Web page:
The market has been flooded in recent years with young agents and part-timers, meaning expert agents are getting lost in the shuffle. Other seasoned agents echo the sentiment that basically a few bad apples give agents a bad name.
It can take more than a weekend to develop deep knowledge in such a complex field, so obviously, newly minted agents are coming in less experienced from the get-go.
With this in mind, why are agents so mistrusting of algorithms that predict estimates? Maybe you’re thinking, “Of course agents mistrust automatic price estimates, a tool that could replace them!”
But so far, the existence of algorithmic price estimates has not replaced agents, even if it makes their job more challenging to explain the actual value of a home to clients.
Some professions, especially those relying on ever-changing local data, tend to be a bit more resistant to being replaced by machines.
Automating what agents do is a nearly impossible endeavor. This is why, though people may slightly suspect their intentions, nearly 90 percent of home transactions still use agents in the process. That figure has been rising since 2001. Far from displacing agents, the Internet has offered them a place to increase their potential connections and referrals.
The Perception of Value
Why do pricing algorithms exist if they are so often so off-base?
Because people want them. In practice, estimates seem more like a nice teaser, but can be a misleading first-step in the home buying journey.
Estimates are like a special sauce—they are mysterious and sometimes just way off. The most-simple tools that follow a general economic index are the most conservative and accurate starting points. An agent then fills in the blanks based on local market and economy, location, condition, updates, and any other factors they’ve decided to include.
Michael Gerhardt, of RE/MAX, added, “It’s not that complicated. Let’s face it—real estate is ultimately an investment, and every investment has its cycles. I think that for now, we are over the high-highs and low-lows—prices will continue a normal, healthy rise, around 3 to 5 percent a year.”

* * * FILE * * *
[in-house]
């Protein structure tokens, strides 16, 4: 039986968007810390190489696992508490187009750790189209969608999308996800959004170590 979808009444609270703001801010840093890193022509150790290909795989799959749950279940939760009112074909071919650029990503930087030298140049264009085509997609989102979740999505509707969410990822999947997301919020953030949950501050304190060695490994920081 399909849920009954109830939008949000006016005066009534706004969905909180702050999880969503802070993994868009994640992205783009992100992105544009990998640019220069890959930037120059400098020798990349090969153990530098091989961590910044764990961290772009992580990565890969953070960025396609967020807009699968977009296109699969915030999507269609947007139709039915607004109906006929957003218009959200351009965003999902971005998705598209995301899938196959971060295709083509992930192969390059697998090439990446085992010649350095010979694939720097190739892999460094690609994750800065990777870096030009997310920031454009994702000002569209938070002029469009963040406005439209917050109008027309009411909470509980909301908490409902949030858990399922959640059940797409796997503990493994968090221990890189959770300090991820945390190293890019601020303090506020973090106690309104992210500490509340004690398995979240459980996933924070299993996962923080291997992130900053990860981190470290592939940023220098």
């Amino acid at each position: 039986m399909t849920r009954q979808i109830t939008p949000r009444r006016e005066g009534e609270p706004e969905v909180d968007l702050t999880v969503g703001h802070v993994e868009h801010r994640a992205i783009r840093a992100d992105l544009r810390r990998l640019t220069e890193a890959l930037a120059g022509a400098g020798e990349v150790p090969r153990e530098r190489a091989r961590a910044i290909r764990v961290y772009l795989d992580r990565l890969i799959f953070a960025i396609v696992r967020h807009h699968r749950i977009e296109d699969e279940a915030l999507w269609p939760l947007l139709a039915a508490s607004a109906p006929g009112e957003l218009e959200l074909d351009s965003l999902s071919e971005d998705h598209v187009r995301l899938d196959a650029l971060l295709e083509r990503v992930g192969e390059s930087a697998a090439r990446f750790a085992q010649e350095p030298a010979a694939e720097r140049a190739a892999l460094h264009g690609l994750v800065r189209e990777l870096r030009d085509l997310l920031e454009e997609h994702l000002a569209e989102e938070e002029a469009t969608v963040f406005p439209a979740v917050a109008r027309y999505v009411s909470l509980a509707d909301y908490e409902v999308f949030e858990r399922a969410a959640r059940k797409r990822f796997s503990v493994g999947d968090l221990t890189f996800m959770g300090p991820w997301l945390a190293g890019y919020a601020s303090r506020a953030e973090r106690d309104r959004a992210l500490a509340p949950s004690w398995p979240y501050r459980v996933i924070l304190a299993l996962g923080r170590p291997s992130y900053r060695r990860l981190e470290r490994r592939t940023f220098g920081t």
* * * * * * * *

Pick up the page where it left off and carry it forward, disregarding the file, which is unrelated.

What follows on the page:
Getting a Deal
Not all agents found estimate tools to be a problem.
Ciochon said, “I actually think they’re a fine starting point, because those buyers and sellers are still trusting agents, who really know what’s going on in the market.”
They admit that the best estimates are still guesses, too. “Everyone has an opinion,” Ciochon said, “Buyers, sellers, agents, appraisers. The right price is simply what the buyer is willing to pay. It’s more art than science.”
We keep emphasizing that it is great agents that make for great experiences. Smart, savvy, informed agents.
The je ne sais quoi they add is their insight on the range of options in the neighborhood, the situation, size, and condition of the property, how these all line up by importance, and what makes for a good (or a bad) deal. Informed by strong data, the agent has an intuitive sense that comes from deep knowledge over time.
They work on the ground, with local people (agents, inspectors, mortgage brokers). They tour their neighborhoods regularly and keep up on the market. Judging by real estate, anyway, it would seem that the deep knowledge of a field is still grounded in people. Kind of comforting isn’t it?